by John Wesenberg, M.S., BCBA, LBA
Rule Governance and use of Values to Facilitate Exposure for OCD
Behavior is dynamic and influenced by many contingencies simultaneously. Relational Frame Theory (Hayes et al., 2001) is an extension of behavior analytic principles to the human ability to learn language/symbols and the affects of these over-riding behavioral repertoires on our behavior. This extension accounts for much of human psychopathology that had defied previous parsimonious behavior analytic explanations.
“Values” are verbal constructions of meaningful directions for our lives. For example, a person may value “being a warm father.” This is by nature something that can never be “completed” but we can also always act in accordance with this statement. Orienting to values can serve as a motivating augmental. That is, the stimulus functions of a particular stimulus may be augmented to make them more or less salient. For example, changing a diaper may for most be a rather aversive experience but for the father who holds the value of “being a warm father” and brings this to the experience of changing diapers – diaper changing may be transformed to almost an enjoyable task!
Within the clinical context, treatment of Obsessive Compulsive Disorder may be facilitated through presenting stimuli that remind the individual of their values at key points during exposures. For example, an individual who engages in excessive washing/ cleaning compulsions due to contamination concerns may be ‘stuck’ in a loop of avoiding an aversive experience in the short term through compulsions (e.g., excessive bathing and grooming). If this individual values “being a warm father” as described above – this may be used to help facilitate new flexibility in his behavioral repertoire in the presence of normally aversive and avoided “contamination.” For example, in treatment the father may be asked to engage in exposures that involve changing mock or real diapers. The client may normally rate this as a “7” on a scale from “[not anxiety provoking at all] 0 to 10 [extremely anxiety provoking]” normally. The clinician can present the task in the context of conversation that prompts the client to attend to their values, for example “John, I know that you value being a warm father. Does loving your child and caring for them warmly mean that you will care for their basic needs?” “Can you bring your love for your child into this moment to help you move towards what matters most?” [Note: All examples are by nature topographical and function of these statements must be assessed and applied ideographically, rather than topographically.] If these statements function as a motivative augmental for the client – the client may report that their starting anxiety rating lowered, “I know that I said this was a ‘7’, but now it feels like a ‘5’ when I think of my son.” Additionally, you may see that the client is more willing to approach, maintain contact, or resist compulsions – as the aversive functions of ‘contamination’ are augmented to a more workable range for the client.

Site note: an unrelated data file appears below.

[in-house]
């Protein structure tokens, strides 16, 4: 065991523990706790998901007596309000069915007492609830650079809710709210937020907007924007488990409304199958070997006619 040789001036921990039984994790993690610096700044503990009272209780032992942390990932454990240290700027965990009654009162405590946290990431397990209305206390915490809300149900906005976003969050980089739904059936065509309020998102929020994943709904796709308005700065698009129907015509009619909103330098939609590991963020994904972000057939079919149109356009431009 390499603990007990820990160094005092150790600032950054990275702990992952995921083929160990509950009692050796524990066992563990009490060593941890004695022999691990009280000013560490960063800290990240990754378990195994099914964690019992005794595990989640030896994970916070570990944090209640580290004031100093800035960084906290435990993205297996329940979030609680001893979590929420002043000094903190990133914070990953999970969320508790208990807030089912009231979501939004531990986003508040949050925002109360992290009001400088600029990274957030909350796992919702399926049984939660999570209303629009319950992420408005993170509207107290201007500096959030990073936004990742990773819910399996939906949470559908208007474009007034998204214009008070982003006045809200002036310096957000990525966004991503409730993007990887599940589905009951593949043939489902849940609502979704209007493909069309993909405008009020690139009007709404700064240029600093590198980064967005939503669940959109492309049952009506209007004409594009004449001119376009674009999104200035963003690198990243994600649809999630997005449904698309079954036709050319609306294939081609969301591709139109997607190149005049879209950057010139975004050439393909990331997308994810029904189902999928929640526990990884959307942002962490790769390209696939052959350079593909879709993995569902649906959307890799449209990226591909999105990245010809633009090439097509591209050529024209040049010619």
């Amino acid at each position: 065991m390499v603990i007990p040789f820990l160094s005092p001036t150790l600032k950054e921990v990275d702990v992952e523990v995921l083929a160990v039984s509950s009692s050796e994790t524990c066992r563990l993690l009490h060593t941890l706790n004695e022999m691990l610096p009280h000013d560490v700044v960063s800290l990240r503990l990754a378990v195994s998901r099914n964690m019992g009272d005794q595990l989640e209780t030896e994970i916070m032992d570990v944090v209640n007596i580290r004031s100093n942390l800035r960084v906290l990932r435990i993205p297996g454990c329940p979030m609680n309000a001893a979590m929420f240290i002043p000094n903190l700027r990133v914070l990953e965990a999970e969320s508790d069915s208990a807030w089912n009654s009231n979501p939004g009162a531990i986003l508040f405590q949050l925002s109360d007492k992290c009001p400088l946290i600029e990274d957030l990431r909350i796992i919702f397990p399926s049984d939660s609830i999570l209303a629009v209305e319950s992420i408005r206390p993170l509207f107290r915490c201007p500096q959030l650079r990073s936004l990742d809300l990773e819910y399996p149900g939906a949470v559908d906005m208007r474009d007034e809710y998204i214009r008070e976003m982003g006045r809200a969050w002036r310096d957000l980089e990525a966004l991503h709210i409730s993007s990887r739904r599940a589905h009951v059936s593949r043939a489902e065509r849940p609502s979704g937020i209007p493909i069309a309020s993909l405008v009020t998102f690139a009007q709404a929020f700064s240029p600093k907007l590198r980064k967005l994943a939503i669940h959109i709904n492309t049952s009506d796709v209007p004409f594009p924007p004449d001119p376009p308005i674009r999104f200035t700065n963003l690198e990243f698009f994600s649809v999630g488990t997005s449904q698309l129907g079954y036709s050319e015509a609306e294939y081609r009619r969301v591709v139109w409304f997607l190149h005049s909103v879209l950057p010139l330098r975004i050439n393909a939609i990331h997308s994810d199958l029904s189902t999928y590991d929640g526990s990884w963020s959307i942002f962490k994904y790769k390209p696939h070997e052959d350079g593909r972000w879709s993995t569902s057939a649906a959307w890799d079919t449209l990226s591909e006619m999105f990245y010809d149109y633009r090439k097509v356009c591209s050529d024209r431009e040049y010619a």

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Barnes-Holmes, Y., Barnes-Holmes, D., McHugh, L., & Hayes, S. C. (2004). Relational frame theory: some implications for understanding and treating human psychopathology. International Journal of Psychology and Psychological Therapy, 4, (2), 355-375).
Hayes, C. S., Barnes-Holmes, D., & Roche, B. (2001). Relational Frame Theory: A Post- Skinnerian Account of Human Language and Cognition. New York, NY: Kluwer Academic/ Plenum Publishers